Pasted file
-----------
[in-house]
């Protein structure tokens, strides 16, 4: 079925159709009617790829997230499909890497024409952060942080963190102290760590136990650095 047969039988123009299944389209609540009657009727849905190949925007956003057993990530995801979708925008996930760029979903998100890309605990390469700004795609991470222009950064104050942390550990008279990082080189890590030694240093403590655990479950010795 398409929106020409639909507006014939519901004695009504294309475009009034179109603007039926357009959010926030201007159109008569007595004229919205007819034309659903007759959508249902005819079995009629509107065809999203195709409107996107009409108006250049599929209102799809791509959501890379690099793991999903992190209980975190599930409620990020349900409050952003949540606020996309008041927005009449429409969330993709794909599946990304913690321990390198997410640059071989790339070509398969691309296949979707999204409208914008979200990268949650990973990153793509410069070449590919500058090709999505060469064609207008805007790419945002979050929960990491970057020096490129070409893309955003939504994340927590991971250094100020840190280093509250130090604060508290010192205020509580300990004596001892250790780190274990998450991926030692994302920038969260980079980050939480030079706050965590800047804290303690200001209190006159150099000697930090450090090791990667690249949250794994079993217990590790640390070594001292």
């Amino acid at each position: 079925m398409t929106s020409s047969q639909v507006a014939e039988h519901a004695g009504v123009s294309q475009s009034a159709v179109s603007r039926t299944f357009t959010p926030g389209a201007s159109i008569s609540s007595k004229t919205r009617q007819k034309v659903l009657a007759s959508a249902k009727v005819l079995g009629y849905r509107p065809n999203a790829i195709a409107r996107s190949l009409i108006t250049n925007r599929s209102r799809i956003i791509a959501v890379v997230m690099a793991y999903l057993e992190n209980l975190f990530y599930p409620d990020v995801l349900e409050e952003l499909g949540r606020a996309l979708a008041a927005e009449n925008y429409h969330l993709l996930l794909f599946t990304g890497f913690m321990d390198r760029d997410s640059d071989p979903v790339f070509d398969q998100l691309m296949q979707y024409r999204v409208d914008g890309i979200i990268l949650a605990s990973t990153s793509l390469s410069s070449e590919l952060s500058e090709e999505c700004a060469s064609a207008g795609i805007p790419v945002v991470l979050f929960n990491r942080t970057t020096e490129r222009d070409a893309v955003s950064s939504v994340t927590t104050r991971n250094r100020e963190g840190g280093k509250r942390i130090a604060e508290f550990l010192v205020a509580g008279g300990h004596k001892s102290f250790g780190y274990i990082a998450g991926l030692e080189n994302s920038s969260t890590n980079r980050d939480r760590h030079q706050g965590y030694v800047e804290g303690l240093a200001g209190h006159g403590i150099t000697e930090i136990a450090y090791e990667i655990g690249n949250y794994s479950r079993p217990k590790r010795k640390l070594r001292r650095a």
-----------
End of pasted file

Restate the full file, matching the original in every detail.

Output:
[in-house]
């Protein structure tokens, strides 16, 4: 079925159709009617790829997230499909890497024409952060942080963190102290760590136990650095 047969039988123009299944389209609540009657009727849905190949925007956003057993990530995801979708925008996930760029979903998100890309605990390469700004795609991470222009950064104050942390550990008279990082080189890590030694240093403590655990479950010795 398409929106020409639909507006014939519901004695009504294309475009009034179109603007039926357009959010926030201007159109008569007595004229919205007819034309659903007759959508249902005819079995009629509107065809999203195709409107996107009409108006250049599929209102799809791509959501890379690099793991999903992190209980975190599930409620990020349900409050952003949540606020996309008041927005009449429409969330993709794909599946990304913690321990390198997410640059071989790339070509398969691309296949979707999204409208914008979200990268949650990973990153793509410069070449590919500058090709999505060469064609207008805007790419945002979050929960990491970057020096490129070409893309955003939504994340927590991971250094100020840190280093509250130090604060508290010192205020509580300990004596001892250790780190274990998450991926030692994302920038969260980079980050939480030079706050965590800047804290303690200001209190006159150099000697930090450090090791990667690249949250794994079993217990590790640390070594001292």
């Amino acid at each position: 079925m398409t929106s020409s047969q639909v507006a014939e039988h519901a004695g009504v123009s294309q475009s009034a159709v179109s603007r039926t299944f357009t959010p926030g389209a201007s159109i008569s609540s007595k004229t919205r009617q007819k034309v659903l009657a007759s959508a249902k009727v005819l079995g009629y849905r509107p065809n999203a790829i195709a409107r996107s190949l009409i108006t250049n925007r599929s209102r799809i956003i791509a959501v890379v997230m690099a793991y999903l057993e992190n209980l975190f990530y599930p409620d990020v995801l349900e409050e952003l499909g949540r606020a996309l979708a008041a927005e009449n925008y429409h969330l993709l996930l794909f599946t990304g890497f913690m321990d390198r760029d997410s640059d071989p979903v790339f070509d398969q998100l691309m296949q979707y024409r999204v409208d914008g890309i979200i990268l949650a605990s990973t990153s793509l390469s410069s070449e590919l952060s500058e090709e999505c700004a060469s064609a207008g795609i805007p790419v945002v991470l979050f929960n990491r942080t970057t020096e490129r222009d070409a893309v955003s950064s939504v994340t927590t104050r991971n250094r100020e963190g840190g280093k509250r942390i130090a604060e508290f550990l010192v205020a509580g008279g300990h004596k001892s102290f250790g780190y274990i990082a998450g991926l030692e080189n994302s920038s969260t890590n980079r980050d939480r760590h030079q706050g965590y030694v800047e804290g303690l240093a200001g209190h006159g403590i150099t000697e930090i136990a450090y090791e990667i655990g690249n949250y794994s479950r079993p217990k590790r010795k640390l070594r001292r650095a």